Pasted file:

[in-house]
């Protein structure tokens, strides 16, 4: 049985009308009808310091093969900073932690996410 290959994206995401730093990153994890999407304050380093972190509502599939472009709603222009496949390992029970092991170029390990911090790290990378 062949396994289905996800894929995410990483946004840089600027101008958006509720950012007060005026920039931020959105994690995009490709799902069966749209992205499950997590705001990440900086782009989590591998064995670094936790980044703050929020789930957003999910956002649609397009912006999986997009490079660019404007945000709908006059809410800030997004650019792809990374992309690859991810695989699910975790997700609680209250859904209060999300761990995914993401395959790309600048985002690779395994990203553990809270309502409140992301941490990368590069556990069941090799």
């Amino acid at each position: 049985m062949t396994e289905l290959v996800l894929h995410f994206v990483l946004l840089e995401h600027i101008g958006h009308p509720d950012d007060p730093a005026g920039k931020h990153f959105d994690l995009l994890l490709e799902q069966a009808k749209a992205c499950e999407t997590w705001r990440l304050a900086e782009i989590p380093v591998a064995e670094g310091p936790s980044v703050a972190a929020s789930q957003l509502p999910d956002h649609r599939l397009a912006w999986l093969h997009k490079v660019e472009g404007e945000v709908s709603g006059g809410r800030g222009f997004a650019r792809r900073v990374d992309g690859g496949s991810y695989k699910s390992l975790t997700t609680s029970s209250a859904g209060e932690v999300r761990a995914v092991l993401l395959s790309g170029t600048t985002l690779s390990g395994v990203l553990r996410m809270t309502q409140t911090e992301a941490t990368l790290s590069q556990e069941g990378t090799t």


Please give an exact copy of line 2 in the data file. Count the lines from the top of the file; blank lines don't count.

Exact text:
């Protein structure tokens, strides 16, 4: 049985009308009808310091093969900073932690996410 290959994206995401730093990153994890999407304050380093972190509502599939472009709603222009496949390992029970092991170029390990911090790290990378 062949396994289905996800894929995410990483946004840089600027101008958006509720950012007060005026920039931020959105994690995009490709799902069966749209992205499950997590705001990440900086782009989590591998064995670094936790980044703050929020789930957003999910956002649609397009912006999986997009490079660019404007945000709908006059809410800030997004650019792809990374992309690859991810695989699910975790997700609680209250859904209060999300761990995914993401395959790309600048985002690779395994990203553990809270309502409140992301941490990368590069556990069941090799």